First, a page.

British MotoGP rookie Chris Burns rides a Grand Prix bike built around the bones of a Yamaha R1 in less than 14 weeks by a British team. Niall Mackenzie tests the impressive Harris WCM GP bike.
On the grid of the first MotoGP of 2003 season a Brit-built bike with Chris Burns, a British rider in the saddle will line up alongside the rest of the world's biking heavyweights. In Suzuka on April 6 Honda, Suzuki, Kawasaki, Yamaha, Ducati, Aprilia will be joined by Harris WCM from Hertford, Herts.
Let's be under no illusions here though, Chris Burns isn't going to storm through the field and win the first round like David Essex in Silver Dream Racer. But to be there at all is a hell of an achievement and a major plus for British racing. And considering the lack of development time involved, the Harris WCM machine is very impressive.
After a few laps the closest thing I can compare it to is a superbike, and a very well developed superbike at that. Also, considering when I rode it at the official IRTA GP test at Catalunya it was only the second time it had turned a wheel that's even more impressive. I've been doing a lot of development testing with the Crescent Suzuki BSB team this year and the WCM is as good as that, with even more power.
The bottom end and mid-range torque feels much stronger than the GSX-R, although this could be to do with the WCM machine weighing 12kg less than the BSB bike at a very bantam weight 150kgs.
Handling is hard to fault and hits the spot every time, which isn't surprising because the chassis is basically the same as a GP500. Harris ran a privateer 500cc GP bike in the nineties with their own chassis and the WCM bike has virtually the same geometry and adjustability built into it. Through the corners the WCM bike could match most of the other GP guys' speed but on the exit it loses out - once the GP bikes were upright and onto a part of the tyre that wouldn't spin they would clear off thanks to their extra horsepower.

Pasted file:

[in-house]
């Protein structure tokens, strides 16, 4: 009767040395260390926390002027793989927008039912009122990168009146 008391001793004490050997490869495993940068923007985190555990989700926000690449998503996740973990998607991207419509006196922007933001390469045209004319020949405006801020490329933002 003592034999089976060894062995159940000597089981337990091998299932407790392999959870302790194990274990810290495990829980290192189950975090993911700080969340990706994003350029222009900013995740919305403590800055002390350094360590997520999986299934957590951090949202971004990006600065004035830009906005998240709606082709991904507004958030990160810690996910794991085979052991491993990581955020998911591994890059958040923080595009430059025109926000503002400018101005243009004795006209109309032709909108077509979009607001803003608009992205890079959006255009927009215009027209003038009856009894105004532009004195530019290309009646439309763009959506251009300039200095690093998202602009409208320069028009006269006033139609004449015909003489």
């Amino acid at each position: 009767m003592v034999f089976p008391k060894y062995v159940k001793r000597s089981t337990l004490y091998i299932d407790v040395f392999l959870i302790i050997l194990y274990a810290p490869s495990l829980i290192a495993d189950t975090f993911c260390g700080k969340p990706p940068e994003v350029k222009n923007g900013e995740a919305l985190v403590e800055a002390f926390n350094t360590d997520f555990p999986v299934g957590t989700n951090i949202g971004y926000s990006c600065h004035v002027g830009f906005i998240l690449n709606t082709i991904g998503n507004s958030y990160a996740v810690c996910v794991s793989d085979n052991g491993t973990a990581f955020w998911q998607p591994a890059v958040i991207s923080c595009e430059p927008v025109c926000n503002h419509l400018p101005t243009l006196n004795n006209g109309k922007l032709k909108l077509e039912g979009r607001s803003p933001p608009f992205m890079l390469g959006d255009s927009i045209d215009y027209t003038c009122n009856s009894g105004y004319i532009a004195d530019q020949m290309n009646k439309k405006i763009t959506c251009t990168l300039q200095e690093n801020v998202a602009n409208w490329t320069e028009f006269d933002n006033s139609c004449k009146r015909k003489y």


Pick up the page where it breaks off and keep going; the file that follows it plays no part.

Harris WCM reckons the bike has around 190bhp at the rear wheel, which isn't bad for a superbike, but the MotoGP big guns have over 220bhp at their disposal. A bit more development should close this gap and it's still early days for the motor. Top rpm is just short of 13,000rpm but Harris is planning to up this to 13,500rpm in the next generation engine, with a wider spread of power. This will either be done using a Yamaha style five valve per-cylinder head or a more conventional four valve design. Harris, and it's engine development team of Dave Hagen, a very well respected British tuner, and AER, an engine research company who developed the MG Le Mans engine of 2002, are still experimenting with the two configurations.
The lack of power was most noticeable on the straights where the WCM bike recorded nearly 190mph. I thought I was going fast until Troy Bayliss or Alex Barros came past about 20mph faster. Which kind of lets you know that while the bike is good there's still a fair amount of work to do to compete with the GP guys.
Saying that; the handling was good and so was the front end feeling, although there was a slight understeer in some of the faster corners, and the carbon brakes weren't really getting up to temperature, although this is easily cured with brake shrouds or smaller discs. The handling glitches are just a case of fine-tuning the suspension and chassis and shouldn't cause bother for a team with as much experience in it's ranks as Harris WCM.
Click here for page two of the Harris WCM GP bike review.
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